The evil that courts do lives on… On October 4, 2013, the New York Law Journal published Rockland County Family Court Referee Dean Richardson-Mendelson’s opinion in Matter of A.F. v. K.H., V-00918-13, rejecting all attempts by a lesbian co-parent to obtain judicial relief against her former partner’s action of excluding her from contact with the children they had been raising together. The principal barrier to her case is the N.Y. Court of Appeal’s old decision, Alison D. v. Virginia M., 77 N.Y.2d 651 (1991), which held in similar circumstances that the co-parent was, despite her relationship parental relationship with a child since the child’s birth, a “legal stranger” who did not have standing under New York law to obtain a declaration of her parental rights, custody or visitation, and that the circumstances that the women had agreed to raise a child together did not amount to “special circumstances” required under New York law to enable a legally-unrelated third party to seek custody of a child.
In A.F. v. K.H., the parents had registered as domestic partners, but the court mentions this only in passing and does not specify the jurisdiction. A.F. and K.H. were living together as a couple when they decided to have children, using anonymous donor insemination for K.H. to conceive two children. They lived together raising the children until they separated in July 2011, but continued to live on different floors in the same house, facilitating continued contact between A.F. and the children, who lived with K.H. In February 2012 K.H. moved out with the children to her mother’s house in New Jersey, but then relocated back to another town in New York State in August 2012. A.F. continued to have visitation two days a week and alternate weekends, until a promotion at her job made weekday visitation impossible.
A.F. contributed to the support of the children financially. In May 2012, K.H. had filed a petition in Rockland Family Court seeking formal child support from A.G. In support of this claim, her petition was full of factual allegations seeking to persuade the court that A.F. was a parent of the children who should be held to this responsibility. But in August, she withdrew the petition, and the Support Magistrate marked it as withdrawn.
Visitation by A.F. and financial support for the children continued until an “altercation during a visitation exchange” in April 2013, after which K.H. has not allowed further visitation, resulting in A.F. filing this petition.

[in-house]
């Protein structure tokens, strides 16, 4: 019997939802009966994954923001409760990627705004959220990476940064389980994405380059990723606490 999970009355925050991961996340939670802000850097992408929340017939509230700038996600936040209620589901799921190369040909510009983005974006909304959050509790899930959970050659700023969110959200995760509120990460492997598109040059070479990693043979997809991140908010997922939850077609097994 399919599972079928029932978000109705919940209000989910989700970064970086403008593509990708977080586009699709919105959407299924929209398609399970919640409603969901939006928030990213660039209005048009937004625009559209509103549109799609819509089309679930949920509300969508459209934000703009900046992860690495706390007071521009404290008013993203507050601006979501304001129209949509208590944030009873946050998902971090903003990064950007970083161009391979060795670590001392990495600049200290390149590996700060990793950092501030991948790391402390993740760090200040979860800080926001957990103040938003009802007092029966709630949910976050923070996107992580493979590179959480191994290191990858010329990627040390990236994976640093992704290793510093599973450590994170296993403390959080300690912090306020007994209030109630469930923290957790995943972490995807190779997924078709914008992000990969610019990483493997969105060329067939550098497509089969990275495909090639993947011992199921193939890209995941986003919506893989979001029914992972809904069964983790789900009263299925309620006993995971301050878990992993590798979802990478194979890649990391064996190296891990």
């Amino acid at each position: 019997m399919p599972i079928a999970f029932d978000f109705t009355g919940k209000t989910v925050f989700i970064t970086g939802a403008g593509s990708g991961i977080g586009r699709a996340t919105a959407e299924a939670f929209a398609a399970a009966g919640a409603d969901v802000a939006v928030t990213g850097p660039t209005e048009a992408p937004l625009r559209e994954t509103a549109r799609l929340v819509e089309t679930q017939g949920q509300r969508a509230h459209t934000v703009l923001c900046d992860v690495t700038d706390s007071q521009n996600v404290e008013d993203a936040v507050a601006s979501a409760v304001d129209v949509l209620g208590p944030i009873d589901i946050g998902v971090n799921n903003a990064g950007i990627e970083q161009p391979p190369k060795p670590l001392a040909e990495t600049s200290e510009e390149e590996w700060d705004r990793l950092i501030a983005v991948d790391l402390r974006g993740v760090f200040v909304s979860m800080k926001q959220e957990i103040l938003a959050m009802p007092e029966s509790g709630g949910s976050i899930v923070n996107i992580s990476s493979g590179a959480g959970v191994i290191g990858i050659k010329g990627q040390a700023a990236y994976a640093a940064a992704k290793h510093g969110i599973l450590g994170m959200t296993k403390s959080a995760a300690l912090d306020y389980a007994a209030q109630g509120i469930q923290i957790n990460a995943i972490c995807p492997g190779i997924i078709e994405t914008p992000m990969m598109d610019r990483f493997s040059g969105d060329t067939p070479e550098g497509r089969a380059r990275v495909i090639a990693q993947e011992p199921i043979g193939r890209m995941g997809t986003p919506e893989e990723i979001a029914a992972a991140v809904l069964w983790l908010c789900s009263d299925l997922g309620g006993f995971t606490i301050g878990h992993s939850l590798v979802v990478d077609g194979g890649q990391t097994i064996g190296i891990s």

Referee Richardson-Mendelson found that the Alison D. decision, never overruled or modified by the Court of Appeals and subsequently followed by all four departments of the Appellate Division, had to control this case in terms of A.F.’s legal claim under the Domestic Relations Law. One who would be declared a “legal stranger” to the child in 1991 remains a legal stranger today, as far as that statute is concerned, because the legislature never heeded the court’s suggestion that it address the issue of non-traditional families. Second-parent adoption is legal in New York, as is step-parent adoption, but these parties never took those steps and did not marry in 2011 when New York enacted marriage equality.
Any local domestic partnership registration would presumably not change this, since custody and visitation are matters of state law, which may explain why the court does not explicitly factor that into its analysis.
Failing on a legal claim under the custody statute, A.F. also advanced equitable arguments. First, she contended that the court should use the doctrine of equitable estoppel to hold that K.H. could not legally deny A.F.’s parental status because she had, in fact, treated A.F. as a parent of the child for several years, fostering the relationship of A.F. with the children and allowing visitation to continue for almost two years after the women’s relationship had ended. But the Court of Appeals had directly rejected such an argument in the Alison D. case, so the court found that A.F. was precluded from making it.
Finally, A.F. argued judicial estoppel, a doctrine that prevents a party from taking diametrically opposite positions in legal proceedings. A.F. pointed out that K.H. had filed a support petition in which she alleged that A.F. was a parent of the children, but now was arguing that she was not a parent. A.F. contended that K.H. should not be able to assert these opposite positions. But the court rejected this argument as well, pointing out that K.H. had withdrawn her support position longer before A.F. filed the custody and visitation petition. The court also pointed out that this doctrine normally applies when a party’s assertion of the first petition had resulted in a legal judgment in her favor, that judgment then providing the basis to block her from taking the opposite position in a later proceeding. In this case, however, K.H. withdrew her petition before any finding on A.F.’s parental status had been made and before any support order had been issued.
Thus, it made no matter to the court that New York is now a marriage equality jurisdiction. Marriage equality provides equal marital rights, but it does not change the legal position of unmarried partners toward each other or their children. Unless the New York legislature changes the rules, the legal invisibility of unmarried same-sex couples raising children will continue.